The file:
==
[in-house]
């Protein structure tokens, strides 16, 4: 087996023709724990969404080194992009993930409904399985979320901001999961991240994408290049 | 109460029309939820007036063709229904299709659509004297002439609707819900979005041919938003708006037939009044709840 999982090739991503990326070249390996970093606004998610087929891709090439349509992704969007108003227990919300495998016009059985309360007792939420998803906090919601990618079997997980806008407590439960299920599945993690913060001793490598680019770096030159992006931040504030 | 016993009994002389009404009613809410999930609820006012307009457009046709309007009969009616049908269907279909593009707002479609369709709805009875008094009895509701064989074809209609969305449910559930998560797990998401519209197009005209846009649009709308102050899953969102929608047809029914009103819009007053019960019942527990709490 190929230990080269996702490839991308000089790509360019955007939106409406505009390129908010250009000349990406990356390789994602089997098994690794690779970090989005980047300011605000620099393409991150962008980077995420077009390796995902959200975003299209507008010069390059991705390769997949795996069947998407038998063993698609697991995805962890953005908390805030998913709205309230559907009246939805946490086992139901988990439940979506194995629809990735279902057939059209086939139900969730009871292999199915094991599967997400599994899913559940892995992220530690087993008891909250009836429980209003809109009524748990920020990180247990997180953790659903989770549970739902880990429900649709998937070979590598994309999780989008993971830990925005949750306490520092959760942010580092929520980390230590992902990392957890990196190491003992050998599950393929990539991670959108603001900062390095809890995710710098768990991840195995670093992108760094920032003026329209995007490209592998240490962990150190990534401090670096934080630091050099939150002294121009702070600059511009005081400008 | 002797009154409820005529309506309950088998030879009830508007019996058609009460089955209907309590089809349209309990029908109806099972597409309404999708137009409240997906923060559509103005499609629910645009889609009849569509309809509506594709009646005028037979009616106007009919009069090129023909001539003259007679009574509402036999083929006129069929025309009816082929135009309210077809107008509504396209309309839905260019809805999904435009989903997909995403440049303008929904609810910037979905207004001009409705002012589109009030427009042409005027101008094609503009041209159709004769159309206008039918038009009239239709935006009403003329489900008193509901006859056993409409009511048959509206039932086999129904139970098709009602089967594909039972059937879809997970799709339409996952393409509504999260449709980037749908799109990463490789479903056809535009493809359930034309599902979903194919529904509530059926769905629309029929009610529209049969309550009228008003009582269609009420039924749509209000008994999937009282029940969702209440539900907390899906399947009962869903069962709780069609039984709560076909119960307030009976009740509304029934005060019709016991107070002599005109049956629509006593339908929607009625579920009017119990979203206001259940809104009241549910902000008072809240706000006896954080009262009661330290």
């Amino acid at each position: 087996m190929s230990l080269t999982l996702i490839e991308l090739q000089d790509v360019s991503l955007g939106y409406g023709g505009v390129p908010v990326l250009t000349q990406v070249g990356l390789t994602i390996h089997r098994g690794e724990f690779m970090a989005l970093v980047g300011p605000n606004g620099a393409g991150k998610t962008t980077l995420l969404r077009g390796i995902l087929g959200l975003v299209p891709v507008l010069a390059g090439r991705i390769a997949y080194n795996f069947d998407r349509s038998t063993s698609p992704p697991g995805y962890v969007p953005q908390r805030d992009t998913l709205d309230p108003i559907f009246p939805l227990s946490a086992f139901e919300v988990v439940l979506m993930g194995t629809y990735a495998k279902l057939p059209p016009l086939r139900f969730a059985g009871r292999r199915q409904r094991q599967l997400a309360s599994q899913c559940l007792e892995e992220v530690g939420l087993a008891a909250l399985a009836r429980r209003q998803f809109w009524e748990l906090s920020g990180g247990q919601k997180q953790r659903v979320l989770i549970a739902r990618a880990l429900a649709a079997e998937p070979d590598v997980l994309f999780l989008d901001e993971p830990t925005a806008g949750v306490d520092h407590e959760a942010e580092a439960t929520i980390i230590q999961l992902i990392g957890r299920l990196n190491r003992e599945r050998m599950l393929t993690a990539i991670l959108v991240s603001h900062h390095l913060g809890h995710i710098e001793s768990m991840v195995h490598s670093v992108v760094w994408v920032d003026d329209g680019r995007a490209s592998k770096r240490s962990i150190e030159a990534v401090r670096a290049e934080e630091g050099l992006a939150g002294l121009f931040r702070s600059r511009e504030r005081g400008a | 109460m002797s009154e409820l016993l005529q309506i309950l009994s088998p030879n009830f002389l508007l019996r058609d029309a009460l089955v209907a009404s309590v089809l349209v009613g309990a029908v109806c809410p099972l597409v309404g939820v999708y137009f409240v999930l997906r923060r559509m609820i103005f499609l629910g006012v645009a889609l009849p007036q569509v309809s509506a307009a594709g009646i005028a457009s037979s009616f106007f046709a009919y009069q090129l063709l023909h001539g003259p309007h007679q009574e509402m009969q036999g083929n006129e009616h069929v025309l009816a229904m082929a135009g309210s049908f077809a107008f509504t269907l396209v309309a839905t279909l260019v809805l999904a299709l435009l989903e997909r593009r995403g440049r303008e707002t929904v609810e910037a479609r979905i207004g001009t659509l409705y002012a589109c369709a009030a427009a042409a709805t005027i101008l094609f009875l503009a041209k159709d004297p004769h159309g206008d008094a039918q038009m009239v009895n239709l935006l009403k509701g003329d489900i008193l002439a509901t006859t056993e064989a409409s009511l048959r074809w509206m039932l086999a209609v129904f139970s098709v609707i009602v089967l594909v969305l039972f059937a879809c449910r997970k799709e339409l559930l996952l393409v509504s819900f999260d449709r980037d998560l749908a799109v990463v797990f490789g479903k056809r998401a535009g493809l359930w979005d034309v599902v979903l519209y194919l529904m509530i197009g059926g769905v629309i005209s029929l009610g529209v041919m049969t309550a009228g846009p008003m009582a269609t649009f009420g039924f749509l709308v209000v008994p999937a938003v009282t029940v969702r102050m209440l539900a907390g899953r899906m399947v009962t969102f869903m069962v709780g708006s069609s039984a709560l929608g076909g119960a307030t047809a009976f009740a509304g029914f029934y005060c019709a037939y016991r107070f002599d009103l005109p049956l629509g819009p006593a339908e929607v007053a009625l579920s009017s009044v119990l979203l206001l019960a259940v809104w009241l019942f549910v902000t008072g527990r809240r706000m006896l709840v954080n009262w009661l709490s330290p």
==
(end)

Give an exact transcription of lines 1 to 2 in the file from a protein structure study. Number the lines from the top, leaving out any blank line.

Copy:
[in-house]
């Protein structure tokens, strides 16, 4: 087996023709724990969404080194992009993930409904399985979320901001999961991240994408290049 | 109460029309939820007036063709229904299709659509004297002439609707819900979005041919938003708006037939009044709840 999982090739991503990326070249390996970093606004998610087929891709090439349509992704969007108003227990919300495998016009059985309360007792939420998803906090919601990618079997997980806008407590439960299920599945993690913060001793490598680019770096030159992006931040504030 | 016993009994002389009404009613809410999930609820006012307009457009046709309007009969009616049908269907279909593009707002479609369709709805009875008094009895509701064989074809209609969305449910559930998560797990998401519209197009005209846009649009709308102050899953969102929608047809029914009103819009007053019960019942527990709490 190929230990080269996702490839991308000089790509360019955007939106409406505009390129908010250009000349990406990356390789994602089997098994690794690779970090989005980047300011605000620099393409991150962008980077995420077009390796995902959200975003299209507008010069390059991705390769997949795996069947998407038998063993698609697991995805962890953005908390805030998913709205309230559907009246939805946490086992139901988990439940979506194995629809990735279902057939059209086939139900969730009871292999199915094991599967997400599994899913559940892995992220530690087993008891909250009836429980209003809109009524748990920020990180247990997180953790659903989770549970739902880990429900649709998937070979590598994309999780989008993971830990925005949750306490520092959760942010580092929520980390230590992902990392957890990196190491003992050998599950393929990539991670959108603001900062390095809890995710710098768990991840195995670093992108760094920032003026329209995007490209592998240490962990150190990534401090670096934080630091050099939150002294121009702070600059511009005081400008 | 002797009154409820005529309506309950088998030879009830508007019996058609009460089955209907309590089809349209309990029908109806099972597409309404999708137009409240997906923060559509103005499609629910645009889609009849569509309809509506594709009646005028037979009616106007009919009069090129023909001539003259007679009574509402036999083929006129069929025309009816082929135009309210077809107008509504396209309309839905260019809805999904435009989903997909995403440049303008929904609810910037979905207004001009409705002012589109009030427009042409005027101008094609503009041209159709004769159309206008039918038009009239239709935006009403003329489900008193509901006859056993409409009511048959509206039932086999129904139970098709009602089967594909039972059937879809997970799709339409996952393409509504999260449709980037749908799109990463490789479903056809535009493809359930034309599902979903194919529904509530059926769905629309029929009610529209049969309550009228008003009582269609009420039924749509209000008994999937009282029940969702209440539900907390899906399947009962869903069962709780069609039984709560076909119960307030009976009740509304029934005060019709016991107070002599005109049956629509006593339908929607009625579920009017119990979203206001259940809104009241549910902000008072809240706000006896954080009262009661330290």